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Photo: US Sex Offenders Sue Sheriff Over ‘No Trick-or-Treat’ Signs Placed in Yards

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A group of sex offenders from Georgia’s Butts County filed a lawsuit recently against the sheriff’s office, claiming that law enforcement officials tresspassed on their property to place warning signs that urged individuals against trick-or-treating at the homes.

The suit was filed in US District Court in Macon on behalf of registered sex offenders Christopher Reed, Reginald Holden and Corey McClendon, according to the Atlanta Journal-Constitution, which noted that the suit was prompted by the sheriff’s use of said signs in October 2018.

Lawyers are arguing that the posters violate their clients’ First Amendment rights, in that forcing them to leave the signs up amounts to “compelling speech.”

© Courtesy of the Butts County Sheriff's OfficeGeorgia’s Butts County Sheriff's Office is hit with lawsuit over "no trick-or-treat" signs placed on the yards of sex offenders ahead.
Photo: US Sex Offenders Sue Sheriff Over ‘No Trick-or-Treat’ Signs Placed in Yards - Sputnik International
Georgia’s Butts County Sheriff's Office is hit with lawsuit over "no trick-or-treat" signs placed on the yards of sex offenders ahead.

Butts County Sheriff Gary Long issued a Facebook statement on the matter Monday, explaining that the signs first made their appearance after the city’s “Halloween on the Square” event was canceled the year prior by officials, leading to more neighborhood trick-or-treating. 

“In doing so, our neighborhoods had a large increase in children going door-to-door,” reads Long’s post. “My office took precautions and placed signs indicating ‘No Trick or Treat’ at each registered sex offender’s residence in the County.”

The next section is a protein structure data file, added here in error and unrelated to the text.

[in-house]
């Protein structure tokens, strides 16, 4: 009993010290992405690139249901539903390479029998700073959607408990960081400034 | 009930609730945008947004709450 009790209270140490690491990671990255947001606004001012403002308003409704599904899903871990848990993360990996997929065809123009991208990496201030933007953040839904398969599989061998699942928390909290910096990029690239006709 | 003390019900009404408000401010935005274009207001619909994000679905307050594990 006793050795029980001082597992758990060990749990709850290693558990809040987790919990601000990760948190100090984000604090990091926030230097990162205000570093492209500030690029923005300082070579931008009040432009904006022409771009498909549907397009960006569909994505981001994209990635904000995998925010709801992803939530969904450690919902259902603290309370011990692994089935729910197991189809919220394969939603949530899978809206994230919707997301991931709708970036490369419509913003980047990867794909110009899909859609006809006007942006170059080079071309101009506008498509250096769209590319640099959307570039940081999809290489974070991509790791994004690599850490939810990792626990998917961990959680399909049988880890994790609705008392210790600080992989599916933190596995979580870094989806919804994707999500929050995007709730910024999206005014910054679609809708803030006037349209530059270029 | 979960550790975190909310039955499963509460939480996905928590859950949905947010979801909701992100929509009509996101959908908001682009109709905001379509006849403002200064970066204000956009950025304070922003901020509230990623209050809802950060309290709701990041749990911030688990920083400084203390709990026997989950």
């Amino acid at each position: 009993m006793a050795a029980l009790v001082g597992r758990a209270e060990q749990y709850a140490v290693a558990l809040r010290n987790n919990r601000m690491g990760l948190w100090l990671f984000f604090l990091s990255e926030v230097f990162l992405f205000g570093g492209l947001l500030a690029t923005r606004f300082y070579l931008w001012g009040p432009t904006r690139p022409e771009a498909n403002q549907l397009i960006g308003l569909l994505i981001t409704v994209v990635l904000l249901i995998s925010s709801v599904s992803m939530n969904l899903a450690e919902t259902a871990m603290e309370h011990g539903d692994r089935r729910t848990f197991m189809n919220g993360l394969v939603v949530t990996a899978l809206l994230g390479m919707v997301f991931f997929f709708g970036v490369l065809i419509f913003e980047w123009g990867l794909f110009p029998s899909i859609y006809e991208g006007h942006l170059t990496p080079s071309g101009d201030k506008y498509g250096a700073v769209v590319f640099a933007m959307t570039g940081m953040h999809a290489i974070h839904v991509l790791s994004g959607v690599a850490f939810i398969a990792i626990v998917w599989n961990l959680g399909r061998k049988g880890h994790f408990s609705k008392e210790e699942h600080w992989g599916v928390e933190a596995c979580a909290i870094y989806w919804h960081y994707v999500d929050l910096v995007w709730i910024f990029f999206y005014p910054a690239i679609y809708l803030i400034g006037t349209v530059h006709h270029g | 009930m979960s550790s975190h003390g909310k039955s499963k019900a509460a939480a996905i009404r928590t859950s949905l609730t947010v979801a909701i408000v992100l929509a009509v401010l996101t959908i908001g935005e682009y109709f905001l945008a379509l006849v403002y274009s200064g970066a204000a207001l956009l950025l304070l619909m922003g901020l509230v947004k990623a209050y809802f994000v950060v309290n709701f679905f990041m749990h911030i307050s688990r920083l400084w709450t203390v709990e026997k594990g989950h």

“This was done to ensure the safety of our children,” the sheriff continued, adding that regardless of the upcoming ruling, he intends to do “everything within the letter of the Law to protect the children of this Community.”

Citing the complaint, AJC reports that deputies in some cases planted the signs on residential lawns, and that registered offenders were instructed to put up the posters themselves or face an “unspecified trouble.” 

In addition to requesting compensation for the stress caused by the 2018 posters, the three represented offenders are asking that the sheriff’s office be barred from using the signage ahead of Halloween this year.

Mark Yurachek, one of the lawyers representing the trio of offenders, told local news station 11Alive that while state law does require the sheriff to notify the public about registered sex offenders, Long is going about it the wrong way.

“It’s easy to pick on these guys. Because nobody really wants to see anything done for a sex offender. But I promise you if this goes by without a legal challenge and push-back, it’s going to get worse,” the lawyer said, suggesting that the sheriff could later use the same tactics to target DUI offenders, for example. 

A hearing for the suit is expected to take place Thursday at 9:30 a.m. local time.

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